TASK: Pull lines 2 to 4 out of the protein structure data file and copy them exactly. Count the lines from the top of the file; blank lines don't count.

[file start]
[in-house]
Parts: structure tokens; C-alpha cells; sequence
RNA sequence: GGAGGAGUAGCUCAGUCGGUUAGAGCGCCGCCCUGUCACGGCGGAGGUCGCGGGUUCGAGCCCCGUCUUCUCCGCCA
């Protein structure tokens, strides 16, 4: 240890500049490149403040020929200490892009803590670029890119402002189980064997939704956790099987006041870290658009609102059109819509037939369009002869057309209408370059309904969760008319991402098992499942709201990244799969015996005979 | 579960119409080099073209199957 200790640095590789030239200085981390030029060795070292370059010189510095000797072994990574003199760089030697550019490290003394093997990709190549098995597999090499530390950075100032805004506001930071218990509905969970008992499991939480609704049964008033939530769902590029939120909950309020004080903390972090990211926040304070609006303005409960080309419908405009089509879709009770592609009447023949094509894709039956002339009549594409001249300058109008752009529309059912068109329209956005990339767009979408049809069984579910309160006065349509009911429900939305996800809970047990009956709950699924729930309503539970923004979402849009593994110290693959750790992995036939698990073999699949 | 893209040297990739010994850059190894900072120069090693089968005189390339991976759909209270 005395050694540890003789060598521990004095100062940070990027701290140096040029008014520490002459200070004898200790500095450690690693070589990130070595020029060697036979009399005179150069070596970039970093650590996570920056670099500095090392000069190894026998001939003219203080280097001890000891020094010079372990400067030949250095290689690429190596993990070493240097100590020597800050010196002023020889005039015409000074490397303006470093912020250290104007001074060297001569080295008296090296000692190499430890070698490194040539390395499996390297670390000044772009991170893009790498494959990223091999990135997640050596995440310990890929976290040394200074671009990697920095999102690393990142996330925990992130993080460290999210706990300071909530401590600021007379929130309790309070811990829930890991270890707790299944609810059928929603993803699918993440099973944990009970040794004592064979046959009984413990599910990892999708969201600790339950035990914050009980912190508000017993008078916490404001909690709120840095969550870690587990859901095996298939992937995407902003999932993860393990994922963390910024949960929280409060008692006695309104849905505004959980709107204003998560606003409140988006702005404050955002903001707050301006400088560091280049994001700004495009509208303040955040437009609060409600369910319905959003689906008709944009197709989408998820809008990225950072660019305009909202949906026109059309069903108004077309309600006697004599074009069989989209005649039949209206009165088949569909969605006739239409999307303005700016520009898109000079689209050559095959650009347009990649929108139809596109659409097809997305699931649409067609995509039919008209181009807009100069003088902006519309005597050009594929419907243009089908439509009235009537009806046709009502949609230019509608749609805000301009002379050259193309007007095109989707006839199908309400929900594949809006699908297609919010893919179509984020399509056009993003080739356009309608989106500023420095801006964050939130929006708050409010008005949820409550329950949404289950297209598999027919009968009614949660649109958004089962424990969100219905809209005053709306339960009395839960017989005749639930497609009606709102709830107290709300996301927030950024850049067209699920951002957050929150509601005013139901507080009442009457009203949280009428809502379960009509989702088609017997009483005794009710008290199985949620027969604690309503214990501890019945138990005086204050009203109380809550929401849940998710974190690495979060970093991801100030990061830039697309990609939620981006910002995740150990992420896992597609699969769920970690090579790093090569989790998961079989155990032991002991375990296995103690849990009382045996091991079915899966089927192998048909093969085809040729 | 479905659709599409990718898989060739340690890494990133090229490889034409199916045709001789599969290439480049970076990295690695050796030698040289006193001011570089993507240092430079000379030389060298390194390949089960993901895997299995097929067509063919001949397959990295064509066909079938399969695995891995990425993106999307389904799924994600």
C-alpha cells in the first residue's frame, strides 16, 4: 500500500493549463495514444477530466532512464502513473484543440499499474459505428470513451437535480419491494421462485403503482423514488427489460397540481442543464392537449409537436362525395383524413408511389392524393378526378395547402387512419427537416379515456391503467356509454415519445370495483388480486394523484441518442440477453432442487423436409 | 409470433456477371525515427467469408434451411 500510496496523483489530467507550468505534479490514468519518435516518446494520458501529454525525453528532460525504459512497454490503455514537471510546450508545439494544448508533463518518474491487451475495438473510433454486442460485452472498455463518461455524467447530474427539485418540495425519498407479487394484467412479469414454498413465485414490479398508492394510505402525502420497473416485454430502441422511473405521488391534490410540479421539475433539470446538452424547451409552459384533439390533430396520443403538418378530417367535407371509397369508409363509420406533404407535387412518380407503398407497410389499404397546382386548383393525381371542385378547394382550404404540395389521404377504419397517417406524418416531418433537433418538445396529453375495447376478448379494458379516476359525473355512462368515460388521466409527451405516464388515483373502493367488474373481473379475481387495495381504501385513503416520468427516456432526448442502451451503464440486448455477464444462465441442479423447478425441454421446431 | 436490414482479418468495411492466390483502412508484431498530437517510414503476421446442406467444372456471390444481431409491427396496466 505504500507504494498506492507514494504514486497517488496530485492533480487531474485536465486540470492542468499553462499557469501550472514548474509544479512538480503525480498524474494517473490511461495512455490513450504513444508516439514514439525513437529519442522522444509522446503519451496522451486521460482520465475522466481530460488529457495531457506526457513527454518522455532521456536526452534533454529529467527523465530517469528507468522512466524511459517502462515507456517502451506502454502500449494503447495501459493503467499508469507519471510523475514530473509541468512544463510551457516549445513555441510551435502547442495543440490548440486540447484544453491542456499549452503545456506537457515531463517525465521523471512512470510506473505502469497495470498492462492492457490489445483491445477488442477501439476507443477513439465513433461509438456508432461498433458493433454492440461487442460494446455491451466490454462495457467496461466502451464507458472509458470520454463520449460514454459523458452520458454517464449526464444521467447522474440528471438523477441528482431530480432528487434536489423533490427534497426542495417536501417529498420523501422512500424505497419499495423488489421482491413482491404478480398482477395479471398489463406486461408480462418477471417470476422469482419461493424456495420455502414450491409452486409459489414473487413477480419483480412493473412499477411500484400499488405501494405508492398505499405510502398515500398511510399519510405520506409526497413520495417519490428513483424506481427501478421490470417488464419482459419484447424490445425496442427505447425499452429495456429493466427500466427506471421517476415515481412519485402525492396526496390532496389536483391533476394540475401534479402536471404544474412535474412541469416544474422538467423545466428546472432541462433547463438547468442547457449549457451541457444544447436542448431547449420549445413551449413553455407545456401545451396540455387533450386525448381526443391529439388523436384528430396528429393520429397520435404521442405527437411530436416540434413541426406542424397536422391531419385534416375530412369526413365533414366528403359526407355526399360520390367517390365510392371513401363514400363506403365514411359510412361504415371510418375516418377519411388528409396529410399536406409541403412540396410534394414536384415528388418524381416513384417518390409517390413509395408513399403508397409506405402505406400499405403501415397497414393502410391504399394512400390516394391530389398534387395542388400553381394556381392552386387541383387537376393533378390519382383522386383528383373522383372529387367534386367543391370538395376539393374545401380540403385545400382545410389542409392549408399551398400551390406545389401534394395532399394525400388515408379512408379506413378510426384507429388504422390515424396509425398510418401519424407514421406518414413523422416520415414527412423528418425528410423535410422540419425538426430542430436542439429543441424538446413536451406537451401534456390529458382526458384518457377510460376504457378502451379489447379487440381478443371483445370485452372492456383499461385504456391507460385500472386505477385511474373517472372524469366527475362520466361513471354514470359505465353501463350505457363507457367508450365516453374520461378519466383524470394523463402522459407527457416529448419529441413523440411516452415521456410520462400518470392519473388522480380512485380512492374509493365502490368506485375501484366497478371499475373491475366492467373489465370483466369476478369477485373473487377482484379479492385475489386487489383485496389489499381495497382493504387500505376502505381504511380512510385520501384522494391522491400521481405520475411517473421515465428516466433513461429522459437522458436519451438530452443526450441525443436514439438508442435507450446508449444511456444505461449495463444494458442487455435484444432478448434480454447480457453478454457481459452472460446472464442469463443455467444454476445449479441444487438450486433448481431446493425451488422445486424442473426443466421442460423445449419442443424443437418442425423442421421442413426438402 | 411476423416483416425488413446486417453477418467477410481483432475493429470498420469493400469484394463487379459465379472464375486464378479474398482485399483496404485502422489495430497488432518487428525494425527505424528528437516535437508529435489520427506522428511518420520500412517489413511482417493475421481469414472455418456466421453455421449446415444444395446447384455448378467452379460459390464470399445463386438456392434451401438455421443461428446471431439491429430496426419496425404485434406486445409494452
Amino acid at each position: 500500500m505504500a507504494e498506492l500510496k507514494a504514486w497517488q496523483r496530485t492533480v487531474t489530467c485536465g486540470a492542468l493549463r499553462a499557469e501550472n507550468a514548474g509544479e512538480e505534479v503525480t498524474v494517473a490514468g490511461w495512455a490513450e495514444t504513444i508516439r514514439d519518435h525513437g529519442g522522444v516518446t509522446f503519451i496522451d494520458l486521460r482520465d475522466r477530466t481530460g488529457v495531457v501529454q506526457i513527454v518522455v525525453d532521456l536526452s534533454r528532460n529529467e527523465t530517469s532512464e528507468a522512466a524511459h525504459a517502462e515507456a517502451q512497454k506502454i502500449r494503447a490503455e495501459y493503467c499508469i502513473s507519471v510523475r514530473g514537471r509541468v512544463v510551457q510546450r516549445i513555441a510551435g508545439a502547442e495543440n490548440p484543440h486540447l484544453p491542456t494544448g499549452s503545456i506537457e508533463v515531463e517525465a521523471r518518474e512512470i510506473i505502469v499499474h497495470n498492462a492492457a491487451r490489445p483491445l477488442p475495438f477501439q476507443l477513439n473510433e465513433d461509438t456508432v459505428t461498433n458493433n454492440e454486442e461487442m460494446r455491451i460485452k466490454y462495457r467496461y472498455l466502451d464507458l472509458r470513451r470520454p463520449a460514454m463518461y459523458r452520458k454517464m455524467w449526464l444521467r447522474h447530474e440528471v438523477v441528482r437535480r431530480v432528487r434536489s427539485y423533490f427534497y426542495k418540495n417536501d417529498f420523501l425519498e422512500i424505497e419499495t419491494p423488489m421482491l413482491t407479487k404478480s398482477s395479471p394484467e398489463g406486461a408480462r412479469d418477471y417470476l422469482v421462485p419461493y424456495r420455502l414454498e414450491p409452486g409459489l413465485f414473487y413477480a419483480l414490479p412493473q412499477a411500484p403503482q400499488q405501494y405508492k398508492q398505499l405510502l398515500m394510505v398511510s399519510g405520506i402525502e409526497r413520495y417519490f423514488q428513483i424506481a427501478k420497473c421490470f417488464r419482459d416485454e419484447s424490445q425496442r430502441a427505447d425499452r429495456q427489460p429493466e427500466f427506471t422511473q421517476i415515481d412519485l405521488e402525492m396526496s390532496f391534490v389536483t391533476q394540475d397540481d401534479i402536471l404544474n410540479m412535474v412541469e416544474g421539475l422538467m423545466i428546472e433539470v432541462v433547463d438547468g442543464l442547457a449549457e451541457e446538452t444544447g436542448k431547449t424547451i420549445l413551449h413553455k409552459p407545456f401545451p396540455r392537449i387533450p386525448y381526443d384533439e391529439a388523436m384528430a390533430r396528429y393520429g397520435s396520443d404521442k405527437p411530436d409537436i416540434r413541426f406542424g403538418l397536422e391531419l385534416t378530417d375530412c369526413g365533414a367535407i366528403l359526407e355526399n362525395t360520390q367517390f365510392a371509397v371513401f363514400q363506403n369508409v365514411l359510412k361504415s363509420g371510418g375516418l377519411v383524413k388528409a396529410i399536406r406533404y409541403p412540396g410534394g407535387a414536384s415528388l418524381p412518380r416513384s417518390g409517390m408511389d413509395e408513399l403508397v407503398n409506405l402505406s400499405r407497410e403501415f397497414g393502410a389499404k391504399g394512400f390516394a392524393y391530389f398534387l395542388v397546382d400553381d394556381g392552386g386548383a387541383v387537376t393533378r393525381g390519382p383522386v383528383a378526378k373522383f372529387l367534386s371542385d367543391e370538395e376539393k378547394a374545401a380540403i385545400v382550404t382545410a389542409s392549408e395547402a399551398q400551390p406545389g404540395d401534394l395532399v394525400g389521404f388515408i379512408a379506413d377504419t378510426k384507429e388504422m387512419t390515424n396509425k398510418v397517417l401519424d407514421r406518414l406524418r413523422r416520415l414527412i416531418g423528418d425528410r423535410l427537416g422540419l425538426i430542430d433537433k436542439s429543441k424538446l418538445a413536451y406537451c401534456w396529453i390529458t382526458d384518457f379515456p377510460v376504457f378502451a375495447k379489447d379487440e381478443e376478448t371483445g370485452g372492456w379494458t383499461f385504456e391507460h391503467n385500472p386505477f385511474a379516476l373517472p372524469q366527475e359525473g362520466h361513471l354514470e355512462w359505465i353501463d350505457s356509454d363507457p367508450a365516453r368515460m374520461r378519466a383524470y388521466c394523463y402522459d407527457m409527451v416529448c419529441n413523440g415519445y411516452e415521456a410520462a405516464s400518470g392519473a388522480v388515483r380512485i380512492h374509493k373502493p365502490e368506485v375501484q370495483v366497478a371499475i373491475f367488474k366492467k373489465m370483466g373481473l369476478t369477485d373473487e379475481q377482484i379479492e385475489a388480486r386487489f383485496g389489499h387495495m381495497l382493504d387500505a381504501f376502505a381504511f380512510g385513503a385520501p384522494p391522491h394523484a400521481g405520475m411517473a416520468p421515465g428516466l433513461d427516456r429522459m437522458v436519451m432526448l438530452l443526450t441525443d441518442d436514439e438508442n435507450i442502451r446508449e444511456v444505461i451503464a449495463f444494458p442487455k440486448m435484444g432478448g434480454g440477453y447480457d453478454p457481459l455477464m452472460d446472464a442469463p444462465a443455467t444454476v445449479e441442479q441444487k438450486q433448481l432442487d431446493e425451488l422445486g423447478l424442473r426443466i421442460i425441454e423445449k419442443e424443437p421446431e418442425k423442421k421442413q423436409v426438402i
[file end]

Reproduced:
Parts: structure tokens; C-alpha cells; sequence
RNA sequence: GGAGGAGUAGCUCAGUCGGUUAGAGCGCCGCCCUGUCACGGCGGAGGUCGCGGGUUCGAGCCCCGUCUUCUCCGCCA
């Protein structure tokens, strides 16, 4: 240890500049490149403040020929200490892009803590670029890119402002189980064997939704956790099987006041870290658009609102059109819509037939369009002869057309209408370059309904969760008319991402098992499942709201990244799969015996005979 | 579960119409080099073209199957 200790640095590789030239200085981390030029060795070292370059010189510095000797072994990574003199760089030697550019490290003394093997990709190549098995597999090499530390950075100032805004506001930071218990509905969970008992499991939480609704049964008033939530769902590029939120909950309020004080903390972090990211926040304070609006303005409960080309419908405009089509879709009770592609009447023949094509894709039956002339009549594409001249300058109008752009529309059912068109329209956005990339767009979408049809069984579910309160006065349509009911429900939305996800809970047990009956709950699924729930309503539970923004979402849009593994110290693959750790992995036939698990073999699949 | 893209040297990739010994850059190894900072120069090693089968005189390339991976759909209270 005395050694540890003789060598521990004095100062940070990027701290140096040029008014520490002459200070004898200790500095450690690693070589990130070595020029060697036979009399005179150069070596970039970093650590996570920056670099500095090392000069190894026998001939003219203080280097001890000891020094010079372990400067030949250095290689690429190596993990070493240097100590020597800050010196002023020889005039015409000074490397303006470093912020250290104007001074060297001569080295008296090296000692190499430890070698490194040539390395499996390297670390000044772009991170893009790498494959990223091999990135997640050596995440310990890929976290040394200074671009990697920095999102690393990142996330925990992130993080460290999210706990300071909530401590600021007379929130309790309070811990829930890991270890707790299944609810059928929603993803699918993440099973944990009970040794004592064979046959009984413990599910990892999708969201600790339950035990914050009980912190508000017993008078916490404001909690709120840095969550870690587990859901095996298939992937995407902003999932993860393990994922963390910024949960929280409060008692006695309104849905505004959980709107204003998560606003409140988006702005404050955002903001707050301006400088560091280049994001700004495009509208303040955040437009609060409600369910319905959003689906008709944009197709989408998820809008990225950072660019305009909202949906026109059309069903108004077309309600006697004599074009069989989209005649039949209206009165088949569909969605006739239409999307303005700016520009898109000079689209050559095959650009347009990649929108139809596109659409097809997305699931649409067609995509039919008209181009807009100069003088902006519309005597050009594929419907243009089908439509009235009537009806046709009502949609230019509608749609805000301009002379050259193309007007095109989707006839199908309400929900594949809006699908297609919010893919179509984020399509056009993003080739356009309608989106500023420095801006964050939130929006708050409010008005949820409550329950949404289950297209598999027919009968009614949660649109958004089962424990969100219905809209005053709306339960009395839960017989005749639930497609009606709102709830107290709300996301927030950024850049067209699920951002957050929150509601005013139901507080009442009457009203949280009428809502379960009509989702088609017997009483005794009710008290199985949620027969604690309503214990501890019945138990005086204050009203109380809550929401849940998710974190690495979060970093991801100030990061830039697309990609939620981006910002995740150990992420896992597609699969769920970690090579790093090569989790998961079989155990032991002991375990296995103690849990009382045996091991079915899966089927192998048909093969085809040729 | 479905659709599409990718898989060739340690890494990133090229490889034409199916045709001789599969290439480049970076990295690695050796030698040289006193001011570089993507240092430079000379030389060298390194390949089960993901895997299995097929067509063919001949397959990295064509066909079938399969695995891995990425993106999307389904799924994600």